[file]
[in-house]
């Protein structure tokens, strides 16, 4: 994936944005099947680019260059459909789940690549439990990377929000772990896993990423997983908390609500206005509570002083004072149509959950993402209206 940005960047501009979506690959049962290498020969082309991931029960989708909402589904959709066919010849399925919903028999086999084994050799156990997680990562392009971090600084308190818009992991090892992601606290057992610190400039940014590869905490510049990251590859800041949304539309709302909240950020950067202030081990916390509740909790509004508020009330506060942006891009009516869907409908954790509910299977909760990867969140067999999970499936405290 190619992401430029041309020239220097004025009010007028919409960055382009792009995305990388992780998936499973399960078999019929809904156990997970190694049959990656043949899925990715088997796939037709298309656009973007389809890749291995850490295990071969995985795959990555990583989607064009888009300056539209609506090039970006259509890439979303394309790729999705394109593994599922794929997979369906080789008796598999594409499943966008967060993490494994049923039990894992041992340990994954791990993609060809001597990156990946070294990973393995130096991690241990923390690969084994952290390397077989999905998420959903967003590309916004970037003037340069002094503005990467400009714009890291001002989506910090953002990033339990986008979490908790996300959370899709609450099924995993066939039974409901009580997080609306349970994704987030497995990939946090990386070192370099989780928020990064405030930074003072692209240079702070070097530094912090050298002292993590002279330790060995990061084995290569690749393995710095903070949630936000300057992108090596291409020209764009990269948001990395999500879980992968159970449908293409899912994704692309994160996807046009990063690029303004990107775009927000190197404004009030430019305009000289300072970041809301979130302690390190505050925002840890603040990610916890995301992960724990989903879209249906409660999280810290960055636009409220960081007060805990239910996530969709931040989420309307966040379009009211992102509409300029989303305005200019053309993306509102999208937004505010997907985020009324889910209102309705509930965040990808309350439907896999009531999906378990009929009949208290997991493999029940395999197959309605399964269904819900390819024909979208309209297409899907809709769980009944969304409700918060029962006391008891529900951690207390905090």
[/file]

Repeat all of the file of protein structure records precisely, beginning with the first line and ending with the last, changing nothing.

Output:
[in-house]
């Protein structure tokens, strides 16, 4: 994936944005099947680019260059459909789940690549439990990377929000772990896993990423997983908390609500206005509570002083004072149509959950993402209206 940005960047501009979506690959049962290498020969082309991931029960989708909402589904959709066919010849399925919903028999086999084994050799156990997680990562392009971090600084308190818009992991090892992601606290057992610190400039940014590869905490510049990251590859800041949304539309709302909240950020950067202030081990916390509740909790509004508020009330506060942006891009009516869907409908954790509910299977909760990867969140067999999970499936405290 190619992401430029041309020239220097004025009010007028919409960055382009792009995305990388992780998936499973399960078999019929809904156990997970190694049959990656043949899925990715088997796939037709298309656009973007389809890749291995850490295990071969995985795959990555990583989607064009888009300056539209609506090039970006259509890439979303394309790729999705394109593994599922794929997979369906080789008796598999594409499943966008967060993490494994049923039990894992041992340990994954791990993609060809001597990156990946070294990973393995130096991690241990923390690969084994952290390397077989999905998420959903967003590309916004970037003037340069002094503005990467400009714009890291001002989506910090953002990033339990986008979490908790996300959370899709609450099924995993066939039974409901009580997080609306349970994704987030497995990939946090990386070192370099989780928020990064405030930074003072692209240079702070070097530094912090050298002292993590002279330790060995990061084995290569690749393995710095903070949630936000300057992108090596291409020209764009990269948001990395999500879980992968159970449908293409899912994704692309994160996807046009990063690029303004990107775009927000190197404004009030430019305009000289300072970041809301979130302690390190505050925002840890603040990610916890995301992960724990989903879209249906409660999280810290960055636009409220960081007060805990239910996530969709931040989420309307966040379009009211992102509409300029989303305005200019053309993306509102999208937004505010997907985020009324889910209102309705509930965040990808309350439907896999009531999906378990009929009949208290997991493999029940395999197959309605399964269904819900390819024909979208309209297409899907809709769980009944969304409700918060029962006391008891529900951690207390905090």